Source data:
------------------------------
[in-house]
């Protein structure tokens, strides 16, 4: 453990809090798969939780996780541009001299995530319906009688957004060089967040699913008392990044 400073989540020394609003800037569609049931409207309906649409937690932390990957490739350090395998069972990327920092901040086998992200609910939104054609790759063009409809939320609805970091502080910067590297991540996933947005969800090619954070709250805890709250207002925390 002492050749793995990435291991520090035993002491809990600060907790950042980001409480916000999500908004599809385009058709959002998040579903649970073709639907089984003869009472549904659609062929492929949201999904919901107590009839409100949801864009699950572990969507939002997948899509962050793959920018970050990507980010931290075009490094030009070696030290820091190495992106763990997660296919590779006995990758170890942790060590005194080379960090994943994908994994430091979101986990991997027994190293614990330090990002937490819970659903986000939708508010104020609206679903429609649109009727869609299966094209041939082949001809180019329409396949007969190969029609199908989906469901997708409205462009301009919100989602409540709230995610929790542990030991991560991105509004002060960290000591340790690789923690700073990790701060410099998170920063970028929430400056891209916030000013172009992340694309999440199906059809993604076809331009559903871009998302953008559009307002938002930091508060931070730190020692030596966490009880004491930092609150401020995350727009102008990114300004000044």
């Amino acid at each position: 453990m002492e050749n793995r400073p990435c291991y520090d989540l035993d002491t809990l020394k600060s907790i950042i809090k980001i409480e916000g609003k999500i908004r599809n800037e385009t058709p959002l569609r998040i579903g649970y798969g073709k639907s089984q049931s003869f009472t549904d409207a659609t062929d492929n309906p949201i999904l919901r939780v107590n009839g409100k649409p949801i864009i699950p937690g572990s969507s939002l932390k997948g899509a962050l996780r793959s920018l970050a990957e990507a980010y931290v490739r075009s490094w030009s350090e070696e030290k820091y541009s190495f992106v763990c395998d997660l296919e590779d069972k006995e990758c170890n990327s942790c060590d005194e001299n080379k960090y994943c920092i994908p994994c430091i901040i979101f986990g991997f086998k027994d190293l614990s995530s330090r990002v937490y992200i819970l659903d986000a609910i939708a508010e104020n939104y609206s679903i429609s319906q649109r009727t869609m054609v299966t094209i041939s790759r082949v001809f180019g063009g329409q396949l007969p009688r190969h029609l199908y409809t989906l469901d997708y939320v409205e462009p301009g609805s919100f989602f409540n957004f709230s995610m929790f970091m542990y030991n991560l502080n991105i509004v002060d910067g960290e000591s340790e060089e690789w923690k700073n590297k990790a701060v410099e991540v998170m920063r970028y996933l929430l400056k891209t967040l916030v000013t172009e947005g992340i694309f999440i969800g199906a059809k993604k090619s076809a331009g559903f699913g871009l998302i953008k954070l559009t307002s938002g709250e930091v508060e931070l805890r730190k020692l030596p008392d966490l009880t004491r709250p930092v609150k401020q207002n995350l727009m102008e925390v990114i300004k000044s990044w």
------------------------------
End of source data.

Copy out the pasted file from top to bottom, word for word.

[in-house]
């Protein structure tokens, strides 16, 4: 453990809090798969939780996780541009001299995530319906009688957004060089967040699913008392990044 400073989540020394609003800037569609049931409207309906649409937690932390990957490739350090395998069972990327920092901040086998992200609910939104054609790759063009409809939320609805970091502080910067590297991540996933947005969800090619954070709250805890709250207002925390 002492050749793995990435291991520090035993002491809990600060907790950042980001409480916000999500908004599809385009058709959002998040579903649970073709639907089984003869009472549904659609062929492929949201999904919901107590009839409100949801864009699950572990969507939002997948899509962050793959920018970050990507980010931290075009490094030009070696030290820091190495992106763990997660296919590779006995990758170890942790060590005194080379960090994943994908994994430091979101986990991997027994190293614990330090990002937490819970659903986000939708508010104020609206679903429609649109009727869609299966094209041939082949001809180019329409396949007969190969029609199908989906469901997708409205462009301009919100989602409540709230995610929790542990030991991560991105509004002060960290000591340790690789923690700073990790701060410099998170920063970028929430400056891209916030000013172009992340694309999440199906059809993604076809331009559903871009998302953008559009307002938002930091508060931070730190020692030596966490009880004491930092609150401020995350727009102008990114300004000044």
């Amino acid at each position: 453990m002492e050749n793995r400073p990435c291991y520090d989540l035993d002491t809990l020394k600060s907790i950042i809090k980001i409480e916000g609003k999500i908004r599809n800037e385009t058709p959002l569609r998040i579903g649970y798969g073709k639907s089984q049931s003869f009472t549904d409207a659609t062929d492929n309906p949201i999904l919901r939780v107590n009839g409100k649409p949801i864009i699950p937690g572990s969507s939002l932390k997948g899509a962050l996780r793959s920018l970050a990957e990507a980010y931290v490739r075009s490094w030009s350090e070696e030290k820091y541009s190495f992106v763990c395998d997660l296919e590779d069972k006995e990758c170890n990327s942790c060590d005194e001299n080379k960090y994943c920092i994908p994994c430091i901040i979101f986990g991997f086998k027994d190293l614990s995530s330090r990002v937490y992200i819970l659903d986000a609910i939708a508010e104020n939104y609206s679903i429609s319906q649109r009727t869609m054609v299966t094209i041939s790759r082949v001809f180019g063009g329409q396949l007969p009688r190969h029609l199908y409809t989906l469901d997708y939320v409205e462009p301009g609805s919100f989602f409540n957004f709230s995610m929790f970091m542990y030991n991560l502080n991105i509004v002060d910067g960290e000591s340790e060089e690789w923690k700073n590297k990790a701060v410099e991540v998170m920063r970028y996933l929430l400056k891209t967040l916030v000013t172009e947005g992340i694309f999440i969800g199906a059809k993604k090619s076809a331009g559903f699913g871009l998302i953008k954070l559009t307002s938002g709250e930091v508060e931070l805890r730190k020692l030596p008392d966490l009880t004491r709250p930092v609150k401020q207002n995350l727009m102008e925390v990114i300004k000044s990044w």